Searching for an Alzheimer’s facility? Do you have a loved one suffering from Alzheimer’s disease? You aren’t alone. In just this year, 1.75 million people aged 65-74 are struggling with Alzheimer’s, and caregivers feel helpless to care for their loved ones. Finding an appropriate residential care setting may be what your loved one needs to thrive.

Deciding to transition your loved one to an Alzheimer’s facility isn’t easy. But you can take steps to make the transition easier for you and your loved one. Look at these seven steps to transitioning your loved one to an Alzheimer’s senior living facility like Parsons House.

1) Include Your Loved One

Living with Alzheimer’s disease is difficult. But that does not mean your loved one shouldn’t be included in the decision to move to a facility that will better help them deal with their disease. Discuss the need to transition to an Alzheimer’s facility with your loved one, involving them as much as possible during the decision-making process.

Chances are your loved one already feels helpless about what is happening to them. But allowing them to be a part of the decision-making process of transitioning to an Alzheimer’s care facility is vital to helping them feel like they still have some independence.

2) Do Plenty of Research

Chances are you have heard plenty of nightmarish stories about moving family and loved ones into a residential living facility. Sure, there are some less-than-ideal elderly care institutions out there. But not all residential living facilities are run this way.

This is why it is extremely important to do your research about which Alzheimer’s facility would best suit your loved one’s situation. Some things to look for in a good facility include:

  • A compassionate mission statement
  • A good location
  • Engaging amenities
  • A cost that works with your budget
  • Raving reviews and testimonials
  • An inviting community
  • Caring and compassionate staff

3) Attend Some Activities

Mark your calendar and plan on taking your loved one to attend some activities at the Alzheimer’s facility you have chosen. Your loved one will become more familiar with the environment, making the transition less stressful.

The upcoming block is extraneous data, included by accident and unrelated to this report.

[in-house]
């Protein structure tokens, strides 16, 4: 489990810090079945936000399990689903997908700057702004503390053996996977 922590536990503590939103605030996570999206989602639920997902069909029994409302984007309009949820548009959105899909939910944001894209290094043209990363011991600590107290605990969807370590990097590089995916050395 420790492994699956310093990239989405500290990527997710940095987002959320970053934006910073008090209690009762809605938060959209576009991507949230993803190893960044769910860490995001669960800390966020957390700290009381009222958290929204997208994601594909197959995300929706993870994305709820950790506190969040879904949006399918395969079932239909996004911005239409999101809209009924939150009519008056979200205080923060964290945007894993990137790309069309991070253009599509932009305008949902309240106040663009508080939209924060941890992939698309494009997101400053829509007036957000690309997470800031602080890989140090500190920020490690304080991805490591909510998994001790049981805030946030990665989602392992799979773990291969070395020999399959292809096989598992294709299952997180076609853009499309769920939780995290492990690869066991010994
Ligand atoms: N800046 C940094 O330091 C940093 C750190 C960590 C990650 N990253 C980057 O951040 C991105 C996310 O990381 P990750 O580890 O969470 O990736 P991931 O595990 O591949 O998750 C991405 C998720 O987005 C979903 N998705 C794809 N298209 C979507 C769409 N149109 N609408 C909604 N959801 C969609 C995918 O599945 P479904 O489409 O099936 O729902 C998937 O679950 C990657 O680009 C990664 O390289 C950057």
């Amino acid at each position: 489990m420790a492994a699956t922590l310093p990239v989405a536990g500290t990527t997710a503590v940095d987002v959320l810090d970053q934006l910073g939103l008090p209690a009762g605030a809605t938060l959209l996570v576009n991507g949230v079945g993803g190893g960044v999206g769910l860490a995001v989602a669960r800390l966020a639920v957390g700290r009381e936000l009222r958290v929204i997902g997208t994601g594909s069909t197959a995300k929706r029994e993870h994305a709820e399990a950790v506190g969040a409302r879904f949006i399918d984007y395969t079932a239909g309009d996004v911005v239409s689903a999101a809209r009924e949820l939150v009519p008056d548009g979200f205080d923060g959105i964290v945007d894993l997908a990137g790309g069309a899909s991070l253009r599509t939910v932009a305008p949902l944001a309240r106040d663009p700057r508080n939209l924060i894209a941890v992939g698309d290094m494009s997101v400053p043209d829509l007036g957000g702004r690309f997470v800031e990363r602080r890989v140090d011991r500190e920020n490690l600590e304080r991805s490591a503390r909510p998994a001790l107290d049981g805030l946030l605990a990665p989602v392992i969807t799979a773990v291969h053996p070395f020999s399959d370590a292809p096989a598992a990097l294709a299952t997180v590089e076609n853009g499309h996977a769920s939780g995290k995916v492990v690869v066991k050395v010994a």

Plan on attending lunches, dinners, or events the facility is hosting. The facility you choose should be welcoming to the idea of allowing you and your loved one to visit beforehand. They will also have a chance to become familiar with the community.

4) Does Your Loved One Need a Transition Program?

Sometimes a loved one with Alzheimer’s needs care more immediately. The need for quick action is where a transition program to an Alzheimer’s unit comes into play. The facility you have chosen should offer a transition program in the event that your loved one needs more immediate care. The best way to find out about these programs is to talk to the facility staff to determine what kind of program they offer.

A good transition program will allow a gentle transition to the new facility without your presence. These programs are set up to make your loved one feel more comfortable and to aid them in the transition process.

5) Wait to Announce the Move

Moving to a new home can cause a lot of anxiety and distress under normal circumstances. A person with Alzheimer’s disease will struggle with it more than an average, healthy adult. Make the transition to a residential facility easier by waiting until just before the move to let them know they will move to a new home. Don’t even include them in on packing.

Waiting to tell your loved one that they are moving may seem harsh or distasteful, but in the end, it will make your loved one’s transition go much more smoothly. Causing unnecessary stress over the long term will cause more problems than benefits. Waiting until the last minute to tell your loved one about the move to their new home will help to keep your loved one calm.

6) Make the New Home Feel More Familiar

Bring some of your loved one’s items to their new home to help create a familiar environment. Try adding photos to the wall, line the shelves with their favorite knick-knacks, move in their favorite couch or recliner, and bring along their favorite blankets and pillows.

Moving to an Alzheimer’s care facility does not have to be scary, especially when you make sure your loved one has their favorite (and familiar) items surrounding them.

7) Take Care of You

You may be feeling guilty, stressed, and saddened about moving your loved one into an Alzheimer’s facility. It’s only natural to feel this way. The best thing you can do is to ensure that you also take care of yourself during this difficult time.

Be sure and take some time for yourself. There are a few things that can help.

Get Plenty of Rest

Take a weekend to unwind, binge-watch your favorite show, and take a bubble bath. Sometimes a little R&R is all you need to get through this difficult time. Practicing good sleep hygiene will also help you deal more easily with difficult emotions.

Be Sure to Engage in Healthy Self-care

Remember to take care of yourself. Sometimes when we experience difficult times, we forget to do the most basic self-care rituals, like taking a shower or brushing our teeth. If you find yourself really struggling, consider seeking counseling or a caregiver support group.

Go Out With Friends or Other Family Members

Take some time to get out of the house and spend some time with friends or other family members. Go out for lunch or engage in some fun activities. Sometimes, getting out of the house is good for the soul.

A Smooth Transition Is Key

A good Alzheimer’s facility will help create a smooth transition for you and your loved one. It should help you transition your loved one to the appropriate level of care from the very start. If you have a loved one ready to transition to an Alzheimer’s care facility, contact Parsons House to discuss what they can offer your loved one.